A hot and handsome February February Checklist

The heat is on this Feb and that means three things for the summer gardener:

  1. Mulch-up to the max
  2. Smart water-wise gardening 
  3. Exciting heat-loving plants to grow 

Life is a Garden has all you need to help you beat the heat and ensure your beloved plant children not only survive, but thrive in our African summer sun. Take care of your lawn, feed and spray, sow and grow, and keep your containers hydrated. 

What’s so magical about mulch? Leaves bark chips, macadamia shells, compost, and pebbles are all considered mulch. The magic of mulch is that it keeps the soil and plants’ roots cool, thereby decreasing evaporation and increasing water retention. That’s less water consumption for the Earth and less time spent on watering for you! #winwin

 

Sexy veggies 

To sow: Spinach, globe artichokes, parsley, carrots, radish, cauliflower, celery, cabbage, oriental vegetables, sweet basil, coriander, nasturtium, and flat-leaf parsley. 

To plant: Bush beans, onions, spinach, lettuce, carrots, beetroot, and Swiss chard.

To tend to: Remove summer vegetables that are coming to the end of their productive cycle to make space for the next seasonal harvest. Add compost to veggie beds and make sure your soil is nice and loose, and reloaded with nutrition. 

To prep:  It’s time to prepare beds for winter and spring crops. Plant your first crop of seed potatoes for an early winter harvest.

To remember: Don’t forget about companion planting as your secret pest and pollination weapon. Increase your crop yield and utilise the bad-bug-repelling power of flowers. Learn more here.

Radish
Flirtatious flowers

Primetime babes: Bougainvilleas, hemerocallis (daylilies), variegated and green foliage plants are showing off their charm this month. Yours may need some TLC if they’re not popping by now.  

Sweetheart sowing: Amazingly fragrant and fuss-free sweet peas are ready to be sown from seed packets available for your nursery. 

Eco-warrior lacewing

Eco-warrior wall of fame: Lacewings

Dynamite comes in a small package with these extraordinary helpers. They are excellent additions to the garden for pest control and prevention. Adults feed on pollen, nectar, and honeydew, while the larvae are active predators of soft-bodied pests such as aphids, thrips, whitefly, leafhoppers, spider mites and larvae, caterpillars, nymphs, mealybugs and more! After feasting for 2-3 weeks, lacewing larvae spin a cocoon and emerge as adults 10-14 days later. After such a carnivorous upbringing, adults lacewings are converted to veganism, enjoying nectar and helping us by pollinating crops.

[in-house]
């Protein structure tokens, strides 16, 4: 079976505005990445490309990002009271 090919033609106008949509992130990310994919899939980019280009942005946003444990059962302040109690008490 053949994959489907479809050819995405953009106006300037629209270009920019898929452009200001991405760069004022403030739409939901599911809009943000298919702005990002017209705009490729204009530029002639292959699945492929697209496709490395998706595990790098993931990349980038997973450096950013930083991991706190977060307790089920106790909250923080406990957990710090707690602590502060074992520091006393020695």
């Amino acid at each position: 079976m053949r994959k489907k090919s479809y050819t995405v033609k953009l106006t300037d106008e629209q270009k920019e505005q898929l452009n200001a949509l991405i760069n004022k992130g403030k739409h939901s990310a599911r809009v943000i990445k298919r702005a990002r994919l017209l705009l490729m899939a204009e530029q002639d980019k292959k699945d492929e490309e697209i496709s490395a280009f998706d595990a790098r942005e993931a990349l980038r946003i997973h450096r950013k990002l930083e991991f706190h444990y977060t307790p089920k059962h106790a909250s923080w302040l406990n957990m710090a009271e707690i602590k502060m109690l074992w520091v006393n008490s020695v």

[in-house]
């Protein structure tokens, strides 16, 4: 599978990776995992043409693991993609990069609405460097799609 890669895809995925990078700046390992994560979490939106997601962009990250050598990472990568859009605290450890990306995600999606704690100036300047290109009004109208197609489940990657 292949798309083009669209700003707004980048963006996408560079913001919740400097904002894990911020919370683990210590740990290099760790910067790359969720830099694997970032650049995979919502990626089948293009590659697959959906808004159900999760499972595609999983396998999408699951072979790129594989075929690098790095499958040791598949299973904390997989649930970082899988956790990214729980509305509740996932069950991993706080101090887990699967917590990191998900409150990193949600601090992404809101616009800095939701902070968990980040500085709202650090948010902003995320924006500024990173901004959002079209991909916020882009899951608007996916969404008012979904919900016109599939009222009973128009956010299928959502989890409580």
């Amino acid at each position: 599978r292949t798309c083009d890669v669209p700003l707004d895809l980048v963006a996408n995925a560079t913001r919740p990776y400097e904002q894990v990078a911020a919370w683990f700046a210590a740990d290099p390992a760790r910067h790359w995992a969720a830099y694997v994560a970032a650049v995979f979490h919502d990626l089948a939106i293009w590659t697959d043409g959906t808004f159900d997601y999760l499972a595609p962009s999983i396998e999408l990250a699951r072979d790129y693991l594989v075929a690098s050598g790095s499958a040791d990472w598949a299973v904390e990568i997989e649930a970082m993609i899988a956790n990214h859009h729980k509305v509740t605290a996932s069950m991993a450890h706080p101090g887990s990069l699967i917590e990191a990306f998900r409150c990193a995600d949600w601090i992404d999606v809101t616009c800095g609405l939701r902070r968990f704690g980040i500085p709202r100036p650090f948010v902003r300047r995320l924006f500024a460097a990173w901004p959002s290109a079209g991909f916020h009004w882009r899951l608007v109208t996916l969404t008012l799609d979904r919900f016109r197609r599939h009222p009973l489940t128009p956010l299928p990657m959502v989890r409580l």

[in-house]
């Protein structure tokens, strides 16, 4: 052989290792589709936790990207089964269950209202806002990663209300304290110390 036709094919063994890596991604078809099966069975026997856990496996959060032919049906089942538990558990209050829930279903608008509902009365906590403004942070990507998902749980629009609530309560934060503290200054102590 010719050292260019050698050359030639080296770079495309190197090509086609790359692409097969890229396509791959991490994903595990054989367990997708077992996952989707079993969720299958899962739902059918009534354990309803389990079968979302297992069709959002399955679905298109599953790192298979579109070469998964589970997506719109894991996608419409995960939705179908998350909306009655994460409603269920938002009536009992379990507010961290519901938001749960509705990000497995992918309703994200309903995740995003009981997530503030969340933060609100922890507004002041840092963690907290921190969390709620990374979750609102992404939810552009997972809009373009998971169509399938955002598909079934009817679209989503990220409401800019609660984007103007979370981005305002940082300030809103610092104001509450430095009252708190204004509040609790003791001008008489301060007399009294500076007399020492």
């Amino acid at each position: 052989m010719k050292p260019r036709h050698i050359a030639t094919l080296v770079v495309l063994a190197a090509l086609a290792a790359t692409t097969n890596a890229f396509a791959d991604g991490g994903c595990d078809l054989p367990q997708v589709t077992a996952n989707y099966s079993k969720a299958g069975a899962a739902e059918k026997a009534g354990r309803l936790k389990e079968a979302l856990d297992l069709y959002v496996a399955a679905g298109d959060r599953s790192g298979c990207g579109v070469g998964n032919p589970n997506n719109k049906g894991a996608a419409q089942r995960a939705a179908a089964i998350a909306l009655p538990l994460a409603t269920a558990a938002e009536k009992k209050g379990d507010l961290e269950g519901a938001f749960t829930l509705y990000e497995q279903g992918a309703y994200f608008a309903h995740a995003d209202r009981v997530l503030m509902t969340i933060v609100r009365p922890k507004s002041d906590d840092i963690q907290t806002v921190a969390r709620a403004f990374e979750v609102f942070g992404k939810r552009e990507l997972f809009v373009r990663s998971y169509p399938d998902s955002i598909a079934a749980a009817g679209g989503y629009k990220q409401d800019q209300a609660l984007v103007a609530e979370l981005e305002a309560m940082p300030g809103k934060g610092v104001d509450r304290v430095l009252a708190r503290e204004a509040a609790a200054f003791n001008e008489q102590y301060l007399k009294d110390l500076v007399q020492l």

Wow-worthy facts

  • Known also as aphid lions or wolves, lacewings can gobble up to 100 nasty aphids in a day.
  • Grey lacewing larvae are super smart oaks! They camouflage by carrying devoured prey carcasses on their backs.
  • Adult lacewings have ears at the base of their wings, allowing them to hear bats’ echolocation signals. They avoid being eaten by closing their wings and appearing smaller.
  • Lacewing larvae kill their prey by injecting lethal digestive juices into their meal, dissolving their insides, and then providing our hero with a nutritious, sappige smoothie – lekker!

 

Welcome lacewings by  
  • Planting indigenous.
  • Offering a variety of pollen and nectar-rich flowers to choose from (suggestions below).
  • Learn how to identify them to avoid accidental harm to these heroes.
  • Providing a safe hibernation home during the winter, such as log piles and dense hedges (check out our Hedge-tech article here for inspiration that’s shearously worth it).
Green Lacewing
Brown Lacewing
Plants for critters that guard the garden

Lacewings, butterflies, birds, bees, and ladybugs will all come to work when adding these sweet additions to the garden now:

  • Wild dagga
  • September bush
  • Pentas lanceolata
  • Star jasmine
  • Flowering hibiscus
  • Nasturtiums are highly recommended to make your garden come alive.
September Bush
Pentas lanceolata
Star Jasmine
Nasturtiums

Eco-Warriors: Love them Lizards Love them Lizards

Eco warrior
Eco-warrior, lizards

Have no fear! Lizards are friends to the garden bringing gifts of goodwill with them. Welcome these eco-warriors into your eco-system and enjoy less pests, more life, and a healthier environment.

Lizards are lovely because…
  • They eat other goggas we don’t really like such as slugs, mozzies and ants.
  • These guys are completely harmless to humans and will not attack you or become a man-eating reptile (incase your nerves are a little fried from watching Godzilla).
  • Some do occasionally munch on leaves, but very small amounts that go unnoticed.
  • They are also food for larger predators such as owls (who we also love, bonus!).
  • Lizards serve as living barometers and are excellent indicators of your garden’s health. Their presence indicates low levels of pollutants, pesticides, and heavy metals in the garden – isn’t that grand!
Eco warrior
Lizard Eco warrior
Attract lizards by…
  • Avoiding chemical pesticides and weed killers – these affect not only lizards, but impact the entire food chain (serious stuff, gardeners).
  • Mulching up your beds to give them an insulated, snug spot to spoon at night.
  • Providing hiding places like big rocks, small rocks, piles of rocks, broken rocks – pretty much rocks in all forms, and bushes too.
  • Speaking of rocks, larger rocks make for the perfect sunbathing beds, as well as any brick or concrete platform.
  • Providing a freshwater source, which they can access, such as a pond or water feature. Better yet, make your own lizard watering hole by placing a bowl near their favourite hot spot (don’t forget to give them a way in and out).

 

Warm up to these reptiles and they’ll reward your garden, gracefully! They are mostly out of sight, busy minding their own business. And lucky for us, their business is bugs.

#LoveThemLizards

Eco warrior
Eco warrior